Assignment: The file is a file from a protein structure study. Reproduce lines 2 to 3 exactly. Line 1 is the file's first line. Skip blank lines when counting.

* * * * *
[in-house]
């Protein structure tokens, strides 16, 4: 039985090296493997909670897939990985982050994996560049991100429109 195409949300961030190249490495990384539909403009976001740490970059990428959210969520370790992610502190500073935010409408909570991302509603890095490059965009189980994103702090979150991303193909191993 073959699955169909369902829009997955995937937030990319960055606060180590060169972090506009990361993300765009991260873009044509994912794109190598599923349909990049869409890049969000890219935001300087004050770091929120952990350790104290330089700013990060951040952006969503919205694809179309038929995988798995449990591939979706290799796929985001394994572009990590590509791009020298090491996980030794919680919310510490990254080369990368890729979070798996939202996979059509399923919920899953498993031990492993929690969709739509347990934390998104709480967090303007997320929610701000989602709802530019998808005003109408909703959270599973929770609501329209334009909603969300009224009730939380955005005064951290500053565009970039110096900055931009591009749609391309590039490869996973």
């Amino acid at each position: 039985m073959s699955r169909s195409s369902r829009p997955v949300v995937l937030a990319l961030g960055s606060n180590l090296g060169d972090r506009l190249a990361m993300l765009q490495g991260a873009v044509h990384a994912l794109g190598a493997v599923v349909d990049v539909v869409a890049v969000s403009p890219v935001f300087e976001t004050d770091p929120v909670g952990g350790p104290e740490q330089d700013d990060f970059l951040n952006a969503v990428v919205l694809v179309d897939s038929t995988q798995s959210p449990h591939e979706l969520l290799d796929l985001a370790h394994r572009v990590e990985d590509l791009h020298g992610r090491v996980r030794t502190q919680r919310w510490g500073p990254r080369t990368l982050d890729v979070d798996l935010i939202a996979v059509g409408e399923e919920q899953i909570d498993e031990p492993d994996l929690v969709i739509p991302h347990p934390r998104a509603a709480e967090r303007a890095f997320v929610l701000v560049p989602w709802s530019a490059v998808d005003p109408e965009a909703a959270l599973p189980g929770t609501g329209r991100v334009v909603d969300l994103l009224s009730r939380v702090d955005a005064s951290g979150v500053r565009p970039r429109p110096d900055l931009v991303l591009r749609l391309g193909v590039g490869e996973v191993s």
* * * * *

């Protein structure tokens, strides 16, 4: 039985090296493997909670897939990985982050994996560049991100429109 195409949300961030190249490495990384539909403009976001740490970059990428959210969520370790992610502190500073935010409408909570991302509603890095490059965009189980994103702090979150991303193909191993 073959699955169909369902829009997955995937937030990319960055606060180590060169972090506009990361993300765009991260873009044509994912794109190598599923349909990049869409890049969000890219935001300087004050770091929120952990350790104290330089700013990060951040952006969503919205694809179309038929995988798995449990591939979706290799796929985001394994572009990590590509791009020298090491996980030794919680919310510490990254080369990368890729979070798996939202996979059509399923919920899953498993031990492993929690969709739509347990934390998104709480967090303007997320929610701000989602709802530019998808005003109408909703959270599973929770609501329209334009909603969300009224009730939380955005005064951290500053565009970039110096900055931009591009749609391309590039490869996973």
């Amino acid at each position: 039985m073959s699955r169909s195409s369902r829009p997955v949300v995937l937030a990319l961030g960055s606060n180590l090296g060169d972090r506009l190249a990361m993300l765009q490495g991260a873009v044509h990384a994912l794109g190598a493997v599923v349909d990049v539909v869409a890049v969000s403009p890219v935001f300087e976001t004050d770091p929120v909670g952990g350790p104290e740490q330089d700013d990060f970059l951040n952006a969503v990428v919205l694809v179309d897939s038929t995988q798995s959210p449990h591939e979706l969520l290799d796929l985001a370790h394994r572009v990590e990985d590509l791009h020298g992610r090491v996980r030794t502190q919680r919310w510490g500073p990254r080369t990368l982050d890729v979070d798996l935010i939202a996979v059509g409408e399923e919920q899953i909570d498993e031990p492993d994996l929690v969709i739509p991302h347990p934390r998104a509603a709480e967090r303007a890095f997320v929610l701000v560049p989602w709802s530019a490059v998808d005003p109408e965009a909703a959270l599973p189980g929770t609501g329209r991100v334009v909603d969300l994103l009224s009730r939380v702090d955005a005064s951290g979150v500053r565009p970039r429109p110096d900055l931009v991303l591009r749609l391309g193909v590039g490869e996973v191993s």